Colin Firth may be receiving the plaudits and the awards, but Geoffrey Rush is the glue that holds this spellbinding film together.
Firth does provide a mesmerising performance as chronic stutterer Prince Albert “Bertie” (the future King George VI). Shying away from the limelight and especially the advances of radio due to his stutter, he and his wife Elizabeth (Helena Bonham Carter) do seek out professional help and finally find themselves at the last resort: an Australian man in shabby offices: Lionel Logue (Geoffrey Rush).
Typically cynical, I had expected the rave reviews to be either misplaced and/or exaggerated. A movie about someone who needs an inspiring yet unorthodox teacher to overcome adversity is not one that really appeals to me. But the subtlety of the direction from Tom Hooper and the performances drew me into a world that should be so far detached from real life to become abstract and made it familiar and emotionally engaging.
Without banging the drum about how important the British realm was or how the Royal family are the flagship of our nation, the King’s Speech becomes fascinating family drama. The Royal family do come across as distant and cold, not just from their subjects, but from each other. Something that could be perceived as a nod to today’s Royal family’s reputation.
Bertie has many demons to conquer, not least due to his traumatic childhood and his stifling life inside the family’s “firm”. He is uptight, defensive and simmering with rage and frustration from his condition, but he continues to seek help even when seemingly at rock bottom. In the movie, this determination to succeed comes from the love and affection shown by his wife and children.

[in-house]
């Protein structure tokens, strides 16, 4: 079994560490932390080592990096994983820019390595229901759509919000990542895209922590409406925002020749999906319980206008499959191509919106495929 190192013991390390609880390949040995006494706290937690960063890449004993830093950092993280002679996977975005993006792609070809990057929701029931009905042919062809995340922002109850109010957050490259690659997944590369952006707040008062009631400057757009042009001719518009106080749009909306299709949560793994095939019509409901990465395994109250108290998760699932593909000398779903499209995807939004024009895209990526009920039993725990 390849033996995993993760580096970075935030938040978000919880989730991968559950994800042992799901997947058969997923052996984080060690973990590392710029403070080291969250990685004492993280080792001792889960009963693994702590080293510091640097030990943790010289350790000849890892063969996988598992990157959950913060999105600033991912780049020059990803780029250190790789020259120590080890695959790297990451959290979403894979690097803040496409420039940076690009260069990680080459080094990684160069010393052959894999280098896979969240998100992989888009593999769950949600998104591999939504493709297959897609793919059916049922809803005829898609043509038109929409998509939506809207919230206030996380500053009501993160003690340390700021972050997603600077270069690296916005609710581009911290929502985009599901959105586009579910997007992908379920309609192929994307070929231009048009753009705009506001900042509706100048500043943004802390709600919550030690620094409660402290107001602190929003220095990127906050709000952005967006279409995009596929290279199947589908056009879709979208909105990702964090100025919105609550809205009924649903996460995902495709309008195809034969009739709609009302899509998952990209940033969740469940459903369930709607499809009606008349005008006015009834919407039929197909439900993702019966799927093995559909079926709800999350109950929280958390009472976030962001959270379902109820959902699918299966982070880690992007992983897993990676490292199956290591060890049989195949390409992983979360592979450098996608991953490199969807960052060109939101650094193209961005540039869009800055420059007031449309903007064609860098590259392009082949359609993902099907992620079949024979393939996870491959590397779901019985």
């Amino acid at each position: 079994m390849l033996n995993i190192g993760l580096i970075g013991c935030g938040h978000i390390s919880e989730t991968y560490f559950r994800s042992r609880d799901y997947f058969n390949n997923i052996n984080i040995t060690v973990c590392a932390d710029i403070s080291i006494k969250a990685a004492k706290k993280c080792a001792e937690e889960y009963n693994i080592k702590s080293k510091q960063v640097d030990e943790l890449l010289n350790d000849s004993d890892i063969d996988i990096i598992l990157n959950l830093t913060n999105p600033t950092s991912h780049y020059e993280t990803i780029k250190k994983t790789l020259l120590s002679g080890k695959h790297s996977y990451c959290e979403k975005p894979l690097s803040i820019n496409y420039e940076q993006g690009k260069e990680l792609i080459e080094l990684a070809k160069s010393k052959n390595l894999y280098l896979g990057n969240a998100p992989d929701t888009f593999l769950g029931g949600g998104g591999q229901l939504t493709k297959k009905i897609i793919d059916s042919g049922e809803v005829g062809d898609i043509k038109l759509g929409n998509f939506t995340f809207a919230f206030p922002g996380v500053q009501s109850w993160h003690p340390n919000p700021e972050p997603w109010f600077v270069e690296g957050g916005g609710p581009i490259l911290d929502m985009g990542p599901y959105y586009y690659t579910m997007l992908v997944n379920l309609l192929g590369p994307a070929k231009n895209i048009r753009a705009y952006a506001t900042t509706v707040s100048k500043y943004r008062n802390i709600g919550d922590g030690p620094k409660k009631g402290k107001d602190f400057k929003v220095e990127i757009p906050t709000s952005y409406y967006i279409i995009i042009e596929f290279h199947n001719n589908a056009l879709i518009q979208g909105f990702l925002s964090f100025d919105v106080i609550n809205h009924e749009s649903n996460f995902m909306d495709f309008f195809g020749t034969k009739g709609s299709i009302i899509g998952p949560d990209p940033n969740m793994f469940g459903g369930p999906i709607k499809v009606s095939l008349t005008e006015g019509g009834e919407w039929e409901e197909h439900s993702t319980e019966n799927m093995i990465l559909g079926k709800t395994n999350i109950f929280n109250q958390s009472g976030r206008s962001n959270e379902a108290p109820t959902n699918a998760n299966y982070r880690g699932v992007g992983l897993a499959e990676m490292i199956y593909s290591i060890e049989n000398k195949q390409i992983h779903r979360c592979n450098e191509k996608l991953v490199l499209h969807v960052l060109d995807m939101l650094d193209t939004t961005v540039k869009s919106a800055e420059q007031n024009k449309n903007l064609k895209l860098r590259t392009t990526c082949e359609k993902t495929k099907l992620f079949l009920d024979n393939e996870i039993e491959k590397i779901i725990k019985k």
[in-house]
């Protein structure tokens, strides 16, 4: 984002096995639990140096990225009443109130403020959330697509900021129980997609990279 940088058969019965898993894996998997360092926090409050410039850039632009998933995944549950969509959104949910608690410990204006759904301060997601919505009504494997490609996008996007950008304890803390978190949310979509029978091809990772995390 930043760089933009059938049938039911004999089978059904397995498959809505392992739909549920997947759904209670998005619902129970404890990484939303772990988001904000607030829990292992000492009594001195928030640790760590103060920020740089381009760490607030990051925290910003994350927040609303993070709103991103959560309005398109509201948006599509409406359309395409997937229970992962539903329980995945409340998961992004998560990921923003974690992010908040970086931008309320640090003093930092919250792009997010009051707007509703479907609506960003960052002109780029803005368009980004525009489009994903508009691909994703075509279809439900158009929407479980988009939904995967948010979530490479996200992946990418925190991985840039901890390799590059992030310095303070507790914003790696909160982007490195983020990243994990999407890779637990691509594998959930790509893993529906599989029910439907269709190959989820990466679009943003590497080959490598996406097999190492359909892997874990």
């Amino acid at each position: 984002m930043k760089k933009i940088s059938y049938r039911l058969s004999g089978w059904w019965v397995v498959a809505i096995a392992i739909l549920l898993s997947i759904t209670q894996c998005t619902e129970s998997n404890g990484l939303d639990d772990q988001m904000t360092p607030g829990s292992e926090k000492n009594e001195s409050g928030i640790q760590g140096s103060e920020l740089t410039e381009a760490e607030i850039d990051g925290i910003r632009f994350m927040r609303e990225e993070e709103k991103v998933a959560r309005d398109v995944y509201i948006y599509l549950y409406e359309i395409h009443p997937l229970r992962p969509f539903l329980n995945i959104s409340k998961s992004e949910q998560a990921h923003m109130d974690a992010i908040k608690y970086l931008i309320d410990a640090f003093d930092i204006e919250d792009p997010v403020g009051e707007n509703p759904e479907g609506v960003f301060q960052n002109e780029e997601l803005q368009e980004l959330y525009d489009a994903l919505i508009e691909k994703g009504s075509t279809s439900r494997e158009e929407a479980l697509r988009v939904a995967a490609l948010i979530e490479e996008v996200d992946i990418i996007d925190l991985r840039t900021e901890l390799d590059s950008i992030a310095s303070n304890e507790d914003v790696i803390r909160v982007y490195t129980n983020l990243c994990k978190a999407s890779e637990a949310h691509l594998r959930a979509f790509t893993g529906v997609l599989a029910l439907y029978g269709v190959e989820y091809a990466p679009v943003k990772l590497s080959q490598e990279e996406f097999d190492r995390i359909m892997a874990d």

And in meeting Lionel, he meets his match. Lionel, an Australian immigrant plying his elocution lessons whilst pursuing an ambition to act mirrors Bertie in many ways: Where both have loving wives and children and both suffer the frustration of wanting to express themselves and be heard. However, Bertie is calmness personified and his experience within the field of elocution serves him well, as he finds the right buttons to press and does so with glee, much to Bertie’s annoyance. Lionel stands on no ceremony and he understands that taking Bertie out of his stifled world and into his own will enable him to progress.
The subtlety in Geoffrey Rush’s performance is a joy. It would have been so easy for anyone in such a role to have chewed the scenery to bits being every bit as eccentric as the script could allow him to be. Rush or rather scriptwriter David Seidler, instead, opts for nods and smiles and the merest hint of movement that shows as much as any long monologue could. The scenes in which Bertie and Lionel verbally spar are the standout moments of the film. The respect and friendship between the two develops before your eyes.
Tension is provided by the well documented turn of events that make Bertie become King George VI and the speech he needs to make on the eve of World War 2 to an expectant nation seeking guidance an historical time.
To me the film is all about Rush and Firth. Helena Bonham Carter, so often an aristocrat for hire, also performs well, providing a human glimpse into the future Queen Mum’s life. Michael Gambon provides some bellowing as King George V and Claire Bloom offers a cold-hearted view of Queen Mary. Guy Pearce looks the part as Edward VIII, but perhaps he was hanging around with Geoffrey Rush between takes, as his accent drifted south a few times.
On the face of it, I would have thought that this movie would be a glimpse into the lives of people that I am indifferent to. Instead, it is a surprisingly funny and emotionally charged tale of friendship.
My Rating: 4/5